Show simple item record

dc.contributor.authorSerrao-Neumann, Silviaen_US
dc.contributor.authorLow Choy, Darrylen_US
dc.contributor.authorVan Staden, Rudien_US
dc.contributor.authorCrick, Florenceen_US
dc.contributor.authorSahin, Ozen_US
dc.contributor.authorChai, Garyen_US
dc.contributor.authorGuan, Hongen_US
dc.contributor.editorCarolyn Whitzmanen_US
dc.date.accessioned2017-05-03T15:45:50Z
dc.date.available2017-05-03T15:45:50Z
dc.date.issued2011en_US
dc.date.modified2012-08-13T23:11:32Z
dc.identifier.refurihttp://soac2011.com.au/en_US
dc.identifier.urihttp://hdl.handle.net/10072/43567
dc.description.abstractInfrastructure systems and services (ISS) has a crucial role in the functioning of cities and regions. Traditionally, infrastructure planning has been determined by growth imperatives - both population and economic driven. Climate change, however, posits a new challenge to the maintenance and rehabilitation of infrastructure systems and consequently infrastructure planning. Projected increase in the frequency and intensity of extreme weather events and sea level rise, could lead to the disruption of critical infrastructure services, including telecommunications, electrical power supplies, transportation and emergency services. The disruption of infrastructure services will debilitate the economic security, public health, safety of cities and regions, therefore it is important to identify ISS weaknesses and strengths in dealing with climate change impacts. This study aims to advance the understanding by investigating how ISS are currently planned and managed in South East Queensland (SEQ) - a high growth region that has been identified as a vulnerable hot spot by the International Panel on Climate Change (IPCC) in 2007. With a focus on urban road infrastructure, SEQ's institutional and organisational capacity to maintain, repair and renew ISS is investigated in the face of climate change impacts, particularly flooding and sea level rise. This study also contributes insights into ISS management, planning and potential implications for allied sectors such as urban planning and emergency management.en_US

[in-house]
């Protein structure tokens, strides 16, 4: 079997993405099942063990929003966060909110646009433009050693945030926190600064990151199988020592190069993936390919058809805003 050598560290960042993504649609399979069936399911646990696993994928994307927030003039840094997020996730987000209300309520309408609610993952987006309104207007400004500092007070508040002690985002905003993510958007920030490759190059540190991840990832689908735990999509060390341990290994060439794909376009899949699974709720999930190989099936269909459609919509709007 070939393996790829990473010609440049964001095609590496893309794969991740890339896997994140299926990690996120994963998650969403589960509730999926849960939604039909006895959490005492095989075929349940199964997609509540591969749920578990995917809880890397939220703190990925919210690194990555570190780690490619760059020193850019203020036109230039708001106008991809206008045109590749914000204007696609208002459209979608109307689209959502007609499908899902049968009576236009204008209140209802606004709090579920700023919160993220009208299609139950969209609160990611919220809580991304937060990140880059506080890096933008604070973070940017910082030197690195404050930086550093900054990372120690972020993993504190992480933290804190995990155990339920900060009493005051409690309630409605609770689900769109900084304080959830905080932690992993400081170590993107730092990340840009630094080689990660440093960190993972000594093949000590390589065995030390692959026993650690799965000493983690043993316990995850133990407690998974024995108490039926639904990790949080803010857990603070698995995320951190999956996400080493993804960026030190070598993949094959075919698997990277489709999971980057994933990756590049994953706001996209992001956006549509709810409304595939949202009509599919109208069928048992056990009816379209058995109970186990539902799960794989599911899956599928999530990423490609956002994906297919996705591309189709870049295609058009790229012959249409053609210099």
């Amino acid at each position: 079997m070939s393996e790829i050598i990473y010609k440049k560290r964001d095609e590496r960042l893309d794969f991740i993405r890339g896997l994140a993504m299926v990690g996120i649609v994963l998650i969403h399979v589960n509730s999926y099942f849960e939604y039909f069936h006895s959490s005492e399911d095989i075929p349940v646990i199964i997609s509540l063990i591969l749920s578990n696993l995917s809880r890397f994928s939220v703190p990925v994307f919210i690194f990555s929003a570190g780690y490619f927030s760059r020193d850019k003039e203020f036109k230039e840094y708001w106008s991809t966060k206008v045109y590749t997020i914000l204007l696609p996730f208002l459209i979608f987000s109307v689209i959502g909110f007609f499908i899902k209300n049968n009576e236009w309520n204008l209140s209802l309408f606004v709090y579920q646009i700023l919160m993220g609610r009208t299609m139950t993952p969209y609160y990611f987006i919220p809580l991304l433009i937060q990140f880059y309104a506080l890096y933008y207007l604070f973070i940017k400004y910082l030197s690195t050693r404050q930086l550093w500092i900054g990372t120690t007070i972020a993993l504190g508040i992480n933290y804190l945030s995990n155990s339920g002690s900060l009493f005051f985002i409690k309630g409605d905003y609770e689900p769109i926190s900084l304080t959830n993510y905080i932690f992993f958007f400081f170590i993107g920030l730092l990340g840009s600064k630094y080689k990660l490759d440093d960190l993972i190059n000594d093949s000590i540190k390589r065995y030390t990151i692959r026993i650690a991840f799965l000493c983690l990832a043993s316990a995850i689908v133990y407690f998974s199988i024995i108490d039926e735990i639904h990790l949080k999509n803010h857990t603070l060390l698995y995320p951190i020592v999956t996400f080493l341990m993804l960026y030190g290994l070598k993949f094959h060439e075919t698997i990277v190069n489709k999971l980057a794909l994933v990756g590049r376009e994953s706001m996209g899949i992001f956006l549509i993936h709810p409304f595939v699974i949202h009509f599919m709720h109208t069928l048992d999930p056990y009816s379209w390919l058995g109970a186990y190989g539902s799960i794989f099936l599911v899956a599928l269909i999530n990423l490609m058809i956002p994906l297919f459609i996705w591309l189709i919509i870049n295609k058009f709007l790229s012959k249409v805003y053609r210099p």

dc.description.peerreviewedYesen_US
dc.description.publicationstatusYesen_US
dc.format.extent257151 bytes
dc.format.mimetypeapplication/pdf
dc.languageEnglishen_US
dc.language.isoen_US
dc.publisherState of Australian Cities National Conference 2011en_US
dc.publisher.placeMelbourne, Australiaen_US
dc.publisher.urihttp://soac.fbe.unsw.edu.au/2011/welcome.htmlen_US
dc.relation.ispartofstudentpublicationNen_US
dc.relation.ispartofconferencenameSOAC 2011en_US
dc.relation.ispartofconferencetitleState of Australian Cities Conference 2011 Proceedingsen_US
dc.relation.ispartofdatefrom2011-11-29en_US
dc.relation.ispartofdateto2011-12-02en_US
dc.relation.ispartoflocationMelbourne, Australiaen_US
dc.rights.retentionYen_US
dc.subject.fieldofresearchUrban and Regional Planning not elsewhere classifieden_US
dc.subject.fieldofresearchcode120599en_US
dc.titleClimate Change Impacts on Road Infrastructure Systems and Services in South East Queensland: Implications for Infrastructure Planning and Managementen_US
dc.typeConference outputen_US
dc.type.descriptionE1 - Conference Publications (HERDC)en_US
dc.type.codeE - Conference Publicationsen_US
gro.facultyGriffith Sciences, Griffith School of Environmenten_US
gro.rights.copyrightCopyright remains with the authors 2011. The attached file is reproduced here in accordance with the copyright policy of the publisher. For information about this conference please refer to the conference’s website or contact the authors.en_US
gro.date.issued2011
gro.hasfulltextFull Text


Files in this item

This item appears in the following Collection(s)

  • Conference outputs
    Contains papers delivered by Griffith authors at national and international conferences.

Show simple item record